- 23 Feb 07, 09:15 AM
Here’s an old economist conundrum about queues.
Suppose there is a water fountain in a park. It’s a hot day and lots of people want to drink from the fountain. Being awfully British and civilised, they form an orderly queue at the fountain.
Now, if the number of thirsty people strolling past the fountain is large enough, the rate at which people join the queue will exceed the rate at which people satisfy their thirst and leave the queue. So the queue will get longer and longer.
But at some point, thirsty people will reason to themselves that the displeasure of waiting in the queue is not worth the pleasure of the drink at the end. They’ll avoid the wait, and the queue will grow no longer.
So far so good. That’s how life works in many ways.
But this simple account has a devastating implication.
If there are people who are not joining the queue because it’s not worth it, then the people who do join the queue are probably barely getting any positive benefit out of their drinking fountain experience at all. They enjoy the drink, but for them, it is only just worth the wait. It’s a close run thing between bothering to drink or not.
In fact, you might as well not have a drinking fountain on the hot day, as no-one can enjoy it without paying a time penalty that more or less wipes out the benefit.
I hope I’ve explained this properly. It’s a simplified account, and it relies on all the people in the park having a similar taste for drinking and not queuing.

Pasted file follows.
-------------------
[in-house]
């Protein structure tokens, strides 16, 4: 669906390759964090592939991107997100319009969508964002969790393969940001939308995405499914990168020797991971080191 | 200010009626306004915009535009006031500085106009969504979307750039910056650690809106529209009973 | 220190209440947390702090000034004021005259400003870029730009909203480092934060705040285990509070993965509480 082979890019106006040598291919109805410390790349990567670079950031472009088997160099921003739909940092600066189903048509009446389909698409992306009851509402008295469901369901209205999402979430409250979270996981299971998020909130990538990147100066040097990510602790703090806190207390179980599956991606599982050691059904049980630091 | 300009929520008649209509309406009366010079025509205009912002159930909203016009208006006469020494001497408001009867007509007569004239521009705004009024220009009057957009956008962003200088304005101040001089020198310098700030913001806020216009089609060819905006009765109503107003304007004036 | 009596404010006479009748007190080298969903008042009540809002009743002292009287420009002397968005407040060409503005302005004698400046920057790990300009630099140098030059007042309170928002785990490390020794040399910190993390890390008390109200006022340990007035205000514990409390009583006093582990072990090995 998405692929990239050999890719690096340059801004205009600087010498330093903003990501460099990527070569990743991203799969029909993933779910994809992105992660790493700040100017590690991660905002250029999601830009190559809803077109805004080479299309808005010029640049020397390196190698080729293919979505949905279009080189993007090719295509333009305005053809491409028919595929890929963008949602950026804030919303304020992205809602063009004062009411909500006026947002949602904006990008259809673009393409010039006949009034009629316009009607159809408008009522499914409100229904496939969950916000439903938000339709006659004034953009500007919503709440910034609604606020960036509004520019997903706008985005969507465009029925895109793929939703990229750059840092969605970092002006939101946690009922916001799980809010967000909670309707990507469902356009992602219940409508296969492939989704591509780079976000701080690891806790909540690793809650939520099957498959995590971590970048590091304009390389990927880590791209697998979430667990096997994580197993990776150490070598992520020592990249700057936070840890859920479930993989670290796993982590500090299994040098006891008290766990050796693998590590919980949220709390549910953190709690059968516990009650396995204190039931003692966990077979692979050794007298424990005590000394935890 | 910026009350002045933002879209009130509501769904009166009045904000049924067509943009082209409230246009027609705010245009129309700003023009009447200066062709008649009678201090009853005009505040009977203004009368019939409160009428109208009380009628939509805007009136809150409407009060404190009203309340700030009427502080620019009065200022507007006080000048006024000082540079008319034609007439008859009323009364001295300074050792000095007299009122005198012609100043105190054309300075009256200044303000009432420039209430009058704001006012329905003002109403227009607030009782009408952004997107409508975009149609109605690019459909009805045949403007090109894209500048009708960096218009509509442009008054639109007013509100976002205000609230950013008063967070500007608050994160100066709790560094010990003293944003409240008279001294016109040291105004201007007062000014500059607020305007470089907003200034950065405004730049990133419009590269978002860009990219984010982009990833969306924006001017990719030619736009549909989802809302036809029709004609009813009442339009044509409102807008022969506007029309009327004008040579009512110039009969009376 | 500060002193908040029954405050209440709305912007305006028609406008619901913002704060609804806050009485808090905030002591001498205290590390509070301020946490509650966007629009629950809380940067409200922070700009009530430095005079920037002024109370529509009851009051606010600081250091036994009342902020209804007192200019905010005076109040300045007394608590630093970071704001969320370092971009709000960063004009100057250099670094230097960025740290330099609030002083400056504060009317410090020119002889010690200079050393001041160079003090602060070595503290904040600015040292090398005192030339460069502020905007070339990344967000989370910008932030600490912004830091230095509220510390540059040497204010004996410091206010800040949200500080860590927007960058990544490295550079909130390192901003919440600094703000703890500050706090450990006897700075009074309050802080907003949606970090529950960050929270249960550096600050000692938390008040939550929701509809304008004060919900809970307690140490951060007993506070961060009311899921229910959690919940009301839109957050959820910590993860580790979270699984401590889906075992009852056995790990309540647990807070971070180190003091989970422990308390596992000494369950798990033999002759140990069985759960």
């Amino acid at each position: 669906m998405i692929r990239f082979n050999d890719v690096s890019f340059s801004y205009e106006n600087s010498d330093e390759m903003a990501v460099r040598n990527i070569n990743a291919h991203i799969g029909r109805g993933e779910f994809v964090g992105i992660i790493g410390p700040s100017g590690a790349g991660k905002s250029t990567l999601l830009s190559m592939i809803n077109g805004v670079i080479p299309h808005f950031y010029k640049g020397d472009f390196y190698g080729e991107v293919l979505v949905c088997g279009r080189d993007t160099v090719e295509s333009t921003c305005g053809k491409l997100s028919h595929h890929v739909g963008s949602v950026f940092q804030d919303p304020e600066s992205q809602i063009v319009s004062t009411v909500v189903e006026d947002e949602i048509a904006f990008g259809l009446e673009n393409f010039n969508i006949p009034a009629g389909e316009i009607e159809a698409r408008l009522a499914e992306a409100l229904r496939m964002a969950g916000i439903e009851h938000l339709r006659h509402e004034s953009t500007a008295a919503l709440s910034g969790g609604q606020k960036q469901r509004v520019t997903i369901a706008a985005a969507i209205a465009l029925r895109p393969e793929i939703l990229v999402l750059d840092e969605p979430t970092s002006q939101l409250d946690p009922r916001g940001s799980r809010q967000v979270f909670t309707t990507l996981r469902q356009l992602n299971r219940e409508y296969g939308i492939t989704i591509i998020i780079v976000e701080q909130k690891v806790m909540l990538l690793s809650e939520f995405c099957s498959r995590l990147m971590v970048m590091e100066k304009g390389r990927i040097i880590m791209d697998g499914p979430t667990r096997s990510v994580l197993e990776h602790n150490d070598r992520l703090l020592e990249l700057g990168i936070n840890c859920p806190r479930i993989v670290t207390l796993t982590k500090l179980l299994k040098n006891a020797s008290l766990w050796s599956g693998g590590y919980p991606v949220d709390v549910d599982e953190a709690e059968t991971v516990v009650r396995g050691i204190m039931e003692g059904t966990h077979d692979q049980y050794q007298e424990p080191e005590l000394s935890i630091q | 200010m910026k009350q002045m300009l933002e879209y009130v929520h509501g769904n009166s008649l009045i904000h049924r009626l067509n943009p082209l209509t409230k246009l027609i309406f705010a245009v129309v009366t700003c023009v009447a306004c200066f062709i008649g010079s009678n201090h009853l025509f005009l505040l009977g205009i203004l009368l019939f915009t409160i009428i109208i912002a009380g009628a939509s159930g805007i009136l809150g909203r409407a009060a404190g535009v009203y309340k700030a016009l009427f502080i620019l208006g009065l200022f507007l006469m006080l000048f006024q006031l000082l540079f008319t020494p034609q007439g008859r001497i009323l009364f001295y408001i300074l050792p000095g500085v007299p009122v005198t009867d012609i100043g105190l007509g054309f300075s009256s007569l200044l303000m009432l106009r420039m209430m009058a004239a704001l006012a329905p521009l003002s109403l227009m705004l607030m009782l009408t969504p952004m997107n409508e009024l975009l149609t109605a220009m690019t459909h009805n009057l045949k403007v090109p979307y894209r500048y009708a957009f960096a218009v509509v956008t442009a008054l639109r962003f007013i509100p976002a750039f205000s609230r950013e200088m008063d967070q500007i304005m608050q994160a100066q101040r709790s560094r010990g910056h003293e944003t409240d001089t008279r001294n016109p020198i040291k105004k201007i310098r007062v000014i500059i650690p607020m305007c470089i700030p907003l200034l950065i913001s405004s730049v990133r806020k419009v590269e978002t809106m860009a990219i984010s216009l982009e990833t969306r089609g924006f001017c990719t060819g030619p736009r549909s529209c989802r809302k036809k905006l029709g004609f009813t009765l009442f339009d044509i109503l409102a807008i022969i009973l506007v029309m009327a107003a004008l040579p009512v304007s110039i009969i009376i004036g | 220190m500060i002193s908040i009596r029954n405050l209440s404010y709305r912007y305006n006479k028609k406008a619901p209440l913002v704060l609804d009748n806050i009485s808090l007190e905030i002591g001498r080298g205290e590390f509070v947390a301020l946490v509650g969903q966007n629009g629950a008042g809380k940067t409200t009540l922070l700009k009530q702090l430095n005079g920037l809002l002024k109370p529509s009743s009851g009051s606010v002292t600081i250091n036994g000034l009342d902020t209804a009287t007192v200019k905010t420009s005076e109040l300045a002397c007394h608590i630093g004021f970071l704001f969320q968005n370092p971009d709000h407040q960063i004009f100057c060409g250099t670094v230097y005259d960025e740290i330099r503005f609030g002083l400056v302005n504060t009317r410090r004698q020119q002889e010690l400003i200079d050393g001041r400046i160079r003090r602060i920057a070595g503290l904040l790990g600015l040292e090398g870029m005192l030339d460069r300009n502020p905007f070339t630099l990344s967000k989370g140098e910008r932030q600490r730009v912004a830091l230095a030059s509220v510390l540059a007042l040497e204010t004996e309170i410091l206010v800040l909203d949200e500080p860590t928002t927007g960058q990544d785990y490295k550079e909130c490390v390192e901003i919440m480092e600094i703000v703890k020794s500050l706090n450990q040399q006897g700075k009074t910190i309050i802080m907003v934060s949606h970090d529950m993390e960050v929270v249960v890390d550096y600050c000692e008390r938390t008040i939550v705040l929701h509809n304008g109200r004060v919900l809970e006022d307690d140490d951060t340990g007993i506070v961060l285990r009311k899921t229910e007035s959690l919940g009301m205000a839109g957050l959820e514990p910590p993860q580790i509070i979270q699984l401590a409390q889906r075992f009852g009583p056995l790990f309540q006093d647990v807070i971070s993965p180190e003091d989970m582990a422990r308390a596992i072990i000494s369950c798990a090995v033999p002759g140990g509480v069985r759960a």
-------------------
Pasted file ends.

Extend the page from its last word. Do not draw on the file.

But it shows that when queuing does the rationing, it does a really bad job.
In the park, if you could get a warden to ban people from queuing, and who instead insisted that only random people could drink, (people whose surname begins with A to K for example), the fountain would give more benefit, (although that benefit would be distributed a little unfairly).
There is another alternative that’s a little more equitable. If it’s practical, you can charge people to use the fountain.
Now, those who do pay, have the benefit of drinking without queuing, but they have the cost of paying. So on balance they are better off using the fountain, but probably only just better off. As far as they’re concerned, we haven’t improved things much over the queuing situation: we’ve just changed the pain of queuing by the pain in the purse.
The difference is though, that the money they’ve handed over can be of benefit to someone else, or the population at large. There is an upside to the drinkers’ displeasure, unlike in the case where the queue does the rationing.
Or to put it another way: when you queue – I get no benefit from your pain. When you pay, I probably do.
Now that is a pretty good argument against the use of rationing by queues.
It may not be a good argument for road pricing, but it does explain why economists tend to think of the price mechanism as a better method of rationing things than congestion.
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